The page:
Showing posts from October, 2021

What have you changed your mind about over the years?

Swiss cheese.  That’s the first thing that came to mind.  When I was a kid, Swiss cheese smelled so bad I wouldn’t get close to it much less add it to my sandwich.  I avoided Swiss cheese until my thirties and only then due to an experience in Paris, France.  My co-worker Jeff and I were sitting out at a restaurant on the Champs-Élysées and he ordered us a plate of cheeses to go with our glasses of wine.  The cheese was fabulous and far “stinkier” than the Swiss of my youth.  I realized that my taste buds had changed, or perhaps weakened, over time, along with the rest of me, and I needed to revisit tastes, smells, sounds, etc. to see what else my older self now appreciated.  Getting older is the first key component of mind changing. People.  Like most people I grew up in a sheltered environment, meaning people that were raised in similar economic, religious, and moral backgrounds.  Not having a greater perspective, I naturally thought most people were more or less like me.  While I th

What is your definition of love?

Like many other powerful words in the English language, love has been used to describe those strong feelings you have about your football team, pair of jeans, or flavor of ice cream.  That description of “love” is better described as “I really like this one the most”.  But my definition treats it as a noun, not a verb, and is a real thing that lives deep inside you. I believe love is formed when a person opens their heart to another and lets that person become a part of them.  Open long enough and carefully nurtured, that person becomes an internal part of you, as important, if not more, than yourself.  You want for them everything you want for yourself, safety, happiness, security, and more.  You will put yourself in danger so they’re not.  You’ll put their feelings ahead of yours.  They become a part of you.  When you lose them, it’s unbearable, at least for a while, because you’ve lost a part of yourself, not just them, and you miss that dearly.  

Are you more like your father or your mother? In what ways?

This is a really tough question.  I clearly look like an Otto, my mother’s side of the family, as does my sister and youngest brother.  I got my hairline from my grandfather Maurice Otto.  My Dad was six foot tall, had dark hair, and weighed a constant 150 pounds, none of which describes me at all.  My mother was about 5’2”, had blond/brunette hair, liked Manhattans, and was a frequent visitor to her chiropractor.  So while I’m 5’9”, the rest is a perfect fit. My Dad was a pretty smart man, being an electrical engineer with a degree from the University of Dayton.  I think I have similar smarts, at least those kinds of smarts.  My SAT scores for math and science were right at the top, calculus was my favorite college course, I dropped philosophy and couldn’t manage better than a “B” in English.  Computers and programming came easily, all that logical stuff fit neatly inside my brain.   As I was raising kids I came to the realization that Dad primarily taught me to be responsible and my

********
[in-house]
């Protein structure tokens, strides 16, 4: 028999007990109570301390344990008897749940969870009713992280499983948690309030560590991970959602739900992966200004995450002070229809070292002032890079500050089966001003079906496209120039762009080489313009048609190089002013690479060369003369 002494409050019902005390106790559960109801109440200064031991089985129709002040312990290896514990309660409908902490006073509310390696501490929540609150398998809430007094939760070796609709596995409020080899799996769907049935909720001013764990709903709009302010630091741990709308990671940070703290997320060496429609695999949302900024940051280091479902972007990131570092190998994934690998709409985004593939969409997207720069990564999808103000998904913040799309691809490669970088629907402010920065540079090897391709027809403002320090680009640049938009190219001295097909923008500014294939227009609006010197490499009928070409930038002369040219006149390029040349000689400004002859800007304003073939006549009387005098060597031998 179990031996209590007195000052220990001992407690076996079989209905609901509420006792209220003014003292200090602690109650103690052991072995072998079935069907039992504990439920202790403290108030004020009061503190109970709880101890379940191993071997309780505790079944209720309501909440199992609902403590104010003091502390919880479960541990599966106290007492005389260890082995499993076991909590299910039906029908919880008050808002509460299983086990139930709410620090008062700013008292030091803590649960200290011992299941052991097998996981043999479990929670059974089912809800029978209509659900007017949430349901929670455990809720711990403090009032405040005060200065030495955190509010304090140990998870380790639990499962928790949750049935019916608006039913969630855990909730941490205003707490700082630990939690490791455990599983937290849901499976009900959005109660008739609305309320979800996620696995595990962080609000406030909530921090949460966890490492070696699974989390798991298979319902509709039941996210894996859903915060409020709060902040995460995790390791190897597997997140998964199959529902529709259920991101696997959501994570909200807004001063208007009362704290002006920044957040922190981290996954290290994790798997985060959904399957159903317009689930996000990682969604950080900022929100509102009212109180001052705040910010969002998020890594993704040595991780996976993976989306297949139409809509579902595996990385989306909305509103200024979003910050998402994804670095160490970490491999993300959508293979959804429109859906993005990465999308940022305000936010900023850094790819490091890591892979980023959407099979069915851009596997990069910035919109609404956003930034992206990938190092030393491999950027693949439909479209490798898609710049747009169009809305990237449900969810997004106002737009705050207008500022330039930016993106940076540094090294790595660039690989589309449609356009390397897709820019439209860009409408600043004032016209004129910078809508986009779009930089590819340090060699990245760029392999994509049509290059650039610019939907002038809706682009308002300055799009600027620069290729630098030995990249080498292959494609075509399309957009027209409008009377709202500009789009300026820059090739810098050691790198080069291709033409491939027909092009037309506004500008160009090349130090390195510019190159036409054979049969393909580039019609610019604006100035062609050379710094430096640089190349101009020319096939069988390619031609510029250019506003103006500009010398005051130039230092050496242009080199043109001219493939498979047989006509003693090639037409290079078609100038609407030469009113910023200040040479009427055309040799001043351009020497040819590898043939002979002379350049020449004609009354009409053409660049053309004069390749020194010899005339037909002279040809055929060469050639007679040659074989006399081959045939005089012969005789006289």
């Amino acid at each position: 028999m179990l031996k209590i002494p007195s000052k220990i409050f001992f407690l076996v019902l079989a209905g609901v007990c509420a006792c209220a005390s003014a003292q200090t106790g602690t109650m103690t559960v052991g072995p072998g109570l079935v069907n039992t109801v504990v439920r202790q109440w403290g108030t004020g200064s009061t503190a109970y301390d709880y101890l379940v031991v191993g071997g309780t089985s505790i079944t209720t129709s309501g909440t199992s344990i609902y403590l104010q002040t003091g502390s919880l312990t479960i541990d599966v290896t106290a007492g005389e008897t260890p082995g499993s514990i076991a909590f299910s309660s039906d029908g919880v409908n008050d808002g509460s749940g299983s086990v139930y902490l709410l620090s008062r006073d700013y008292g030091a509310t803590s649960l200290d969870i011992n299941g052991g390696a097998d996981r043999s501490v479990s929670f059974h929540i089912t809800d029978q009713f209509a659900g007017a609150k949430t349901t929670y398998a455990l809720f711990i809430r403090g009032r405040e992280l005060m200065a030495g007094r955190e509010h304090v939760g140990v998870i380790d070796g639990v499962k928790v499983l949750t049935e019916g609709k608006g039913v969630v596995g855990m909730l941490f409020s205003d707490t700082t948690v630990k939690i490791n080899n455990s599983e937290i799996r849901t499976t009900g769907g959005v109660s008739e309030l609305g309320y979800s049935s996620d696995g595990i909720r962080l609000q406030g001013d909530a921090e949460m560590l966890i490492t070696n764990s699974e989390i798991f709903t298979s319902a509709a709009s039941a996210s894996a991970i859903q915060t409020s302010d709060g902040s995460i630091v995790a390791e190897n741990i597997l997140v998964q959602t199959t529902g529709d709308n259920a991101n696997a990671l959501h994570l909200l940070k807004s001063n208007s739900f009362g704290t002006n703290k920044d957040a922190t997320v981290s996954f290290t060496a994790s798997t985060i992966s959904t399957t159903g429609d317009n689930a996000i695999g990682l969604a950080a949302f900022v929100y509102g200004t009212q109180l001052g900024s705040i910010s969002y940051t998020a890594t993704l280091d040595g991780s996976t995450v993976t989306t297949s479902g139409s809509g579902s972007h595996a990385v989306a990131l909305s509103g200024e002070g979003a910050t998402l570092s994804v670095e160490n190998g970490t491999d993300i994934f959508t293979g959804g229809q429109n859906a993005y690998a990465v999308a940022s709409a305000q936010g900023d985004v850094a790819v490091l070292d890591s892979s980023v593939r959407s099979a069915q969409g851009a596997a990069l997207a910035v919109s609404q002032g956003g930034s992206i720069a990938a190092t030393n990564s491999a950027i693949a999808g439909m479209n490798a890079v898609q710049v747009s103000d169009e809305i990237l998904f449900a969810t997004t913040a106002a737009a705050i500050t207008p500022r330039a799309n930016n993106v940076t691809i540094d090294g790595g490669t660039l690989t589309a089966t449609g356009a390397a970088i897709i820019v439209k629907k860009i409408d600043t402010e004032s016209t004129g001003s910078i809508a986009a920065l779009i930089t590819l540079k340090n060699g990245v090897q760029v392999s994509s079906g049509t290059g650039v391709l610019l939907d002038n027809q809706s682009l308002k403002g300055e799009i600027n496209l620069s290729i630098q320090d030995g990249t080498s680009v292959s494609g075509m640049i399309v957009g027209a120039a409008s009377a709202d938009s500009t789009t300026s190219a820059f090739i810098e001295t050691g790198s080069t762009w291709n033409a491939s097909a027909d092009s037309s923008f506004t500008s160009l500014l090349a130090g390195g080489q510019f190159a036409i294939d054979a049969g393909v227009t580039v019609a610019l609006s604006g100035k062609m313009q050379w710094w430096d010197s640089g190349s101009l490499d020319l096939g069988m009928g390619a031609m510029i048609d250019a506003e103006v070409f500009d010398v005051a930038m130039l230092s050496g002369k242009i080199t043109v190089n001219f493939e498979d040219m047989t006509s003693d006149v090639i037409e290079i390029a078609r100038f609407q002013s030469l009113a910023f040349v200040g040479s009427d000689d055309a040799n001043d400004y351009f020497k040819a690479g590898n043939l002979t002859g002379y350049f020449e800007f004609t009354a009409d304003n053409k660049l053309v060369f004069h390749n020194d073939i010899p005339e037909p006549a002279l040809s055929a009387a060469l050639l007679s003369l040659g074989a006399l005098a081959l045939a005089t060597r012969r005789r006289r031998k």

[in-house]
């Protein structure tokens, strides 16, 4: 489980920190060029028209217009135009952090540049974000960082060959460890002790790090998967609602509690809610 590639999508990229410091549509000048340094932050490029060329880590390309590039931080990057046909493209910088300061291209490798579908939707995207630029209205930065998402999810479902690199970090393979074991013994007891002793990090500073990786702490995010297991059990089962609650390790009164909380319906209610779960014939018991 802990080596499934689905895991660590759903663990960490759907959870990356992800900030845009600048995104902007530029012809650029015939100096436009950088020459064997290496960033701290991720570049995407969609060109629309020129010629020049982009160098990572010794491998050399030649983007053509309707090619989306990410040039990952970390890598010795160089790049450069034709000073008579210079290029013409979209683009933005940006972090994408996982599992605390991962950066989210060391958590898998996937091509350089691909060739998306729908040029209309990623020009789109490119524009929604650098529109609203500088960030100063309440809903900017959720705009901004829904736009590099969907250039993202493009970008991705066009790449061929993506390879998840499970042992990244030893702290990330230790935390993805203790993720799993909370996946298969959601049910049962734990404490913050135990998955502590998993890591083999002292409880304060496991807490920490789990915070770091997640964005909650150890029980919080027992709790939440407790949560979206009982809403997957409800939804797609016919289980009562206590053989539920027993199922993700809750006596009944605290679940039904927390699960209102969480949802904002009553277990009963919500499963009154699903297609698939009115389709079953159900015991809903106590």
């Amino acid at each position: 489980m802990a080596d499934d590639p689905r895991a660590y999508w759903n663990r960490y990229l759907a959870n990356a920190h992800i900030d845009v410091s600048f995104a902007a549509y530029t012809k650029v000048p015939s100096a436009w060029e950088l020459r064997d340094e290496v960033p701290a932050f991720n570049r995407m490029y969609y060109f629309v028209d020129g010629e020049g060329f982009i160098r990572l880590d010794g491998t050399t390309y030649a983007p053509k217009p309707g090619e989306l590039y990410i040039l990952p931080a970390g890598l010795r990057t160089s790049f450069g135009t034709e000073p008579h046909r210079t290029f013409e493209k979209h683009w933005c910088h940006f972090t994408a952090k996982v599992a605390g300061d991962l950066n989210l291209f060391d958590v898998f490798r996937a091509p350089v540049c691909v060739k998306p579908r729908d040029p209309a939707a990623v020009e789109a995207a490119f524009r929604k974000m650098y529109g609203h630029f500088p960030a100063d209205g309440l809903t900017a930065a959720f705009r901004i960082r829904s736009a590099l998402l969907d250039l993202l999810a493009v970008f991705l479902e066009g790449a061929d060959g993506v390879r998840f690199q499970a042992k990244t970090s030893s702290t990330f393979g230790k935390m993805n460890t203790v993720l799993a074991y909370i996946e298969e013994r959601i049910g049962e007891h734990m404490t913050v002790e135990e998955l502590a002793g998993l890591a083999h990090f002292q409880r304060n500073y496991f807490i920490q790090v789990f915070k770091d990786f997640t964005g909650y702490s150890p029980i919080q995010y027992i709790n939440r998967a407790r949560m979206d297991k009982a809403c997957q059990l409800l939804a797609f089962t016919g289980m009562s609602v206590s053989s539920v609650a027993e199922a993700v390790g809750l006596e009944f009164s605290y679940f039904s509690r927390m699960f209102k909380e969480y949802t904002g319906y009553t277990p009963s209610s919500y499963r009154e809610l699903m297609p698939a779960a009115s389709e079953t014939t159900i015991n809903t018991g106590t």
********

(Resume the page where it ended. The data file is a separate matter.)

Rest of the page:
What was your best boss like?

I’ve had the fortune of working for not only some very excellent bosses throughout my career but also the companies themselves.  The relatively few moments I spent in malfunctioning companies made me appreciate how building an organization that is morally rich is really hard but the benefits to its employees and customers are enormous.  You’re engaged, excited to start another day at work, and know you make a real difference.  These companies listen more than they talk, push decision-making down to the people that know best, and never push their responsibilities or blame on others.  My best bosses exemplified these attributes.   Most of the CIOs I reported to did not have technical backgrounds but understood it well enough to make good decisions.  The CIOs that did understand Information Technology knew they weren’t the experts but recognized when the experts did not appreciate the bigger picture.  Their biggest value was knowing the right people throughout senior leadership, what was

What is the longest project you have ever worked on?

Mead Corporation’s implementation of the SAP ERP (Enterprise Resource Planning) system began in the year 2000 with a four-year timeline and a $125 million budget.  Mead had looked at ERP systems a couple of times earlier in the 1990s and decided then that the company wasn’t culturally ready for a single, process-oriented system like SAP.  But late in the 1990s, multiple divisions began requesting funds to implement their own ERPs, different ones, of course, and corporate had already purchased an ERP called PeopleSoft, so another look was taken and SAP was the ultimate decision. The key focus of the project was change management, from executive management to division leadership to the employees that would transact in SAP every day.  Four years is not a long time to implement a $4 billion company and executives tend to lose their enthusiasm towards the end.  To jumpstart the project, a preconfigured SAP system was purchased from Monsanto, the chemical company, which was also in a continu